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Economic performance and the business environment
Middle East and North African countries face a challenging macroeconomic context, characterised by persistently low GDP per capita growth. Since the global financial crisis of 2007-09, GDP per capita grew by only 0.3% a year on average in Egypt, Jordan, Lebanon, Morocco, Tunisia, and the West Bank and Gaza. That compares with 1.7% in the average middle-income country and 2.4% in the developing economies of Europe and Central Asia. In the 13 years since the crisis, the accumulated growth in GDP per capita in benchmark countries is 20 percentage points higher than in the average MENA economy. However, this observation is subject to several caveats: First, the average masks significant heterogeneity across countries. For example, GDP per capita growth in Egypt is high (2.1%) and the performance of Morocco also compares favourably to the benchmarks. Second, negative per capita growth in Jordan and Lebanon is at least partly related to high population growth, which reflects the large number of refugees from Syria that both countries host. To the extent that the refugee populations are supported by the international community, the GDP figures may not fully reflect the experience of the native populations.
Factors holding back the private sector
This report seeks to understand what lies beneath the relatively slow growth in the Middle East and North Africa, with a particular focus on the reasons for stagnating productivity and inadequate accumulation of human capital and physical capital in the region’s private sector. The business environment in the Middle East and North Africa is perceived to be challenging. Among the top obstacles cited by Enterprise Survey respondents were:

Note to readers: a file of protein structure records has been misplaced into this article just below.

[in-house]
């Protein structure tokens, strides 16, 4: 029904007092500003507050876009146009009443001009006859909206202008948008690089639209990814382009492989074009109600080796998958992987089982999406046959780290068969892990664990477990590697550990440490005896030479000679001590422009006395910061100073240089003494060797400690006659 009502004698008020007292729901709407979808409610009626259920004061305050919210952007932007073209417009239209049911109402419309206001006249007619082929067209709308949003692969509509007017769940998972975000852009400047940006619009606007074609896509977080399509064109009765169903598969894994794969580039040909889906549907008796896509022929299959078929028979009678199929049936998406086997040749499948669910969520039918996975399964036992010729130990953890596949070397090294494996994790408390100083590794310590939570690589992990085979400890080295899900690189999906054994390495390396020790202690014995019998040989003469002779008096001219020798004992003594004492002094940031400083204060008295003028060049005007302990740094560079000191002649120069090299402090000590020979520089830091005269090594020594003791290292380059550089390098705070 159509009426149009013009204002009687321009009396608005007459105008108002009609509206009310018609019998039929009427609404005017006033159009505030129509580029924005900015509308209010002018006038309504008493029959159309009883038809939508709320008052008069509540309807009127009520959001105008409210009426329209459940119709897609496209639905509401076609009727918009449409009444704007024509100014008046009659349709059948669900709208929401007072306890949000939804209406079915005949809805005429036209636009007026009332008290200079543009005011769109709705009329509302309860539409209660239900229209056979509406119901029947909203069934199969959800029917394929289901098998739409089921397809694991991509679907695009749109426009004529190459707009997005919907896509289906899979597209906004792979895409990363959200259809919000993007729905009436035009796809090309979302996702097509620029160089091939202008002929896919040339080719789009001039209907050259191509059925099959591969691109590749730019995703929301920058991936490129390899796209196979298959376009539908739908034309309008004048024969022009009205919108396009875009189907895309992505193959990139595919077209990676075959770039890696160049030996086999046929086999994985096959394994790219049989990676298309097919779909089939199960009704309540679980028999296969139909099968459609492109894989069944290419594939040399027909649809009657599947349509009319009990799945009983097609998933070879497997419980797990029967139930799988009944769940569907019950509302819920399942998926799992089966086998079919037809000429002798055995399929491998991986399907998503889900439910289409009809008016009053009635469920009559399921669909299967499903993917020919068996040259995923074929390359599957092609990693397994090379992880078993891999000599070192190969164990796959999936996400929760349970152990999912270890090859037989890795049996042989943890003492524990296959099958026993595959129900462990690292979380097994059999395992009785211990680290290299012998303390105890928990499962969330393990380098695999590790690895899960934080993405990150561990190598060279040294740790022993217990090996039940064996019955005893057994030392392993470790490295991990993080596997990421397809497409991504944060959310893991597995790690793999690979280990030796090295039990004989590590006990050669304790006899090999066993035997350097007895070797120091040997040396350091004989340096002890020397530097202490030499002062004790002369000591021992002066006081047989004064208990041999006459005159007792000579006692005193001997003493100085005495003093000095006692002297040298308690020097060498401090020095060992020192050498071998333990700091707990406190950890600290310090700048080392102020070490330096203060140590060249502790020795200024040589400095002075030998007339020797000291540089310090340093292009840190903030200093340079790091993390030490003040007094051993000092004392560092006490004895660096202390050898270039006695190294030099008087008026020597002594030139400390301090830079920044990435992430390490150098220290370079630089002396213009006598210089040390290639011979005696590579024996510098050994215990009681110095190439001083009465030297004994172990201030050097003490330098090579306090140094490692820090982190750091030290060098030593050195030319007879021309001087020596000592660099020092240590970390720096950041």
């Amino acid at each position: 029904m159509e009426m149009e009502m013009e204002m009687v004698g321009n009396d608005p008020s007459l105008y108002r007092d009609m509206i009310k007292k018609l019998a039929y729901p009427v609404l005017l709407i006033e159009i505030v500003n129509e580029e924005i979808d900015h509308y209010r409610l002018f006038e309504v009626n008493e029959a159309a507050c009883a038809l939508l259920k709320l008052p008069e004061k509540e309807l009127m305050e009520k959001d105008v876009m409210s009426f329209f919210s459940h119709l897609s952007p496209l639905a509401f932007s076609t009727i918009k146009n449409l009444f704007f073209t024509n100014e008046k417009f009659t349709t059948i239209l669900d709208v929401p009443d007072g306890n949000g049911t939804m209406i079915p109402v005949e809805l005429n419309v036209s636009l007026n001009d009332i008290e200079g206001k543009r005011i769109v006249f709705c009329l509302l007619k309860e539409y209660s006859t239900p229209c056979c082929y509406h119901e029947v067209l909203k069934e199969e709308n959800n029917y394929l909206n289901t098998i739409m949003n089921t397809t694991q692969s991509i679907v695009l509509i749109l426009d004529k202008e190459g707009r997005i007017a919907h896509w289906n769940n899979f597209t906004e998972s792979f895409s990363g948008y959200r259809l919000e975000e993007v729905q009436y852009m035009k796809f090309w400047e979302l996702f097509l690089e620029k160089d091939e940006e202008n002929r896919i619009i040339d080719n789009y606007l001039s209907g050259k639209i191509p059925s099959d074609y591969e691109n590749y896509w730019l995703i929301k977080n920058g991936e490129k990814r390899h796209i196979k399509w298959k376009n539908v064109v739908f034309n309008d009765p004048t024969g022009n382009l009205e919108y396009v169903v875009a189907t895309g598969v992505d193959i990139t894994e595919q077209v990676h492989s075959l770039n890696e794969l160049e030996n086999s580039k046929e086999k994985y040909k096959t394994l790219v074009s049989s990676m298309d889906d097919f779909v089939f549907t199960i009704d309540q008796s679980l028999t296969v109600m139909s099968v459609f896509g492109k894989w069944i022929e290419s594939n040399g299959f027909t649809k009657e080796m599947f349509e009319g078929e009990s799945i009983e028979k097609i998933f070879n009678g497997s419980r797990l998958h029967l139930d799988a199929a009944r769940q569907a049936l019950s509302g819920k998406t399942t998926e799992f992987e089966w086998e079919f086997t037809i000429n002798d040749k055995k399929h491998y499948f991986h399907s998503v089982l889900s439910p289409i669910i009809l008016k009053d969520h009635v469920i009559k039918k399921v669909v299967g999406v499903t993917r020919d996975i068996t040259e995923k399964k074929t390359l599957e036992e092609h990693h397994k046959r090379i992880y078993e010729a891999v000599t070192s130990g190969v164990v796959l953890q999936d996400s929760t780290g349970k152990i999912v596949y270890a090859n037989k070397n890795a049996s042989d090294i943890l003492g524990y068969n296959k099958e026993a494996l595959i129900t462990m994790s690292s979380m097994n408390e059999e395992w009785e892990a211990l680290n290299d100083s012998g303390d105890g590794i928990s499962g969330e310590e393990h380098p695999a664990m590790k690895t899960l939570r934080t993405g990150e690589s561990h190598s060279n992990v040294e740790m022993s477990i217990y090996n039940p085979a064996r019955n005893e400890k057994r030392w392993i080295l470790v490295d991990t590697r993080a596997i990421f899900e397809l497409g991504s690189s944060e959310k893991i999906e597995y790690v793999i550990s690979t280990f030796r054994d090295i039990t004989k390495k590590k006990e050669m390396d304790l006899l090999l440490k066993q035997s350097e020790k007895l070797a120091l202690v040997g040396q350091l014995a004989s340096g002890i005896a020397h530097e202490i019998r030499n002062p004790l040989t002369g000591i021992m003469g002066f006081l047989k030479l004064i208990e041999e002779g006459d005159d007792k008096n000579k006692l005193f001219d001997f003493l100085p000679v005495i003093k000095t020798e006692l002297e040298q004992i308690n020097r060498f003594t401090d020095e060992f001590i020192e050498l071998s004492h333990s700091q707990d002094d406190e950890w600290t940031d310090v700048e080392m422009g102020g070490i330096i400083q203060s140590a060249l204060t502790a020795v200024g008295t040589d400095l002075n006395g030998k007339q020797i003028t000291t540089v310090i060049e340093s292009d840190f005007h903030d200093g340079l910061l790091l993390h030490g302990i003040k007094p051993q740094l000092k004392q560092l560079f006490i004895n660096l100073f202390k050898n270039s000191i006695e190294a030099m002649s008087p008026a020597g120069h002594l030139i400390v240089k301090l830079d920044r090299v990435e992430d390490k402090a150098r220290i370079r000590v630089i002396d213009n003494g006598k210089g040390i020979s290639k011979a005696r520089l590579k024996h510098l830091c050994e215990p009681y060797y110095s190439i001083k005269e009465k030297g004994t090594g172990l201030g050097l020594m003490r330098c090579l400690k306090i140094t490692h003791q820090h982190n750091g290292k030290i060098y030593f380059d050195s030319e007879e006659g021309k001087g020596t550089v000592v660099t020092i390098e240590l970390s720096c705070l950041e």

- Political instability;
- Management practices lagging behind best practices in comparable countries;
- Political connections and informality undermining fair competition;
- Businesses less capable of exploiting the benefits of trade, innovation and digitalisation;
- Few firms in the region investing in their workers;
- Difficult access to finance and low investment rates;
- Prohibitive market regulatory barriers.
Firms with political connections extract relative gains from their privileged positions. But the leveraging of influence also has the indirect effect of forcing competing firms to compensate with other means of political access. The region’s large informal sector also weighs heavily on established firms. Competition from informal economic activity results in lower growth expectations and consequently lower probability of accessing finance, as evidenced by fewer loan applications.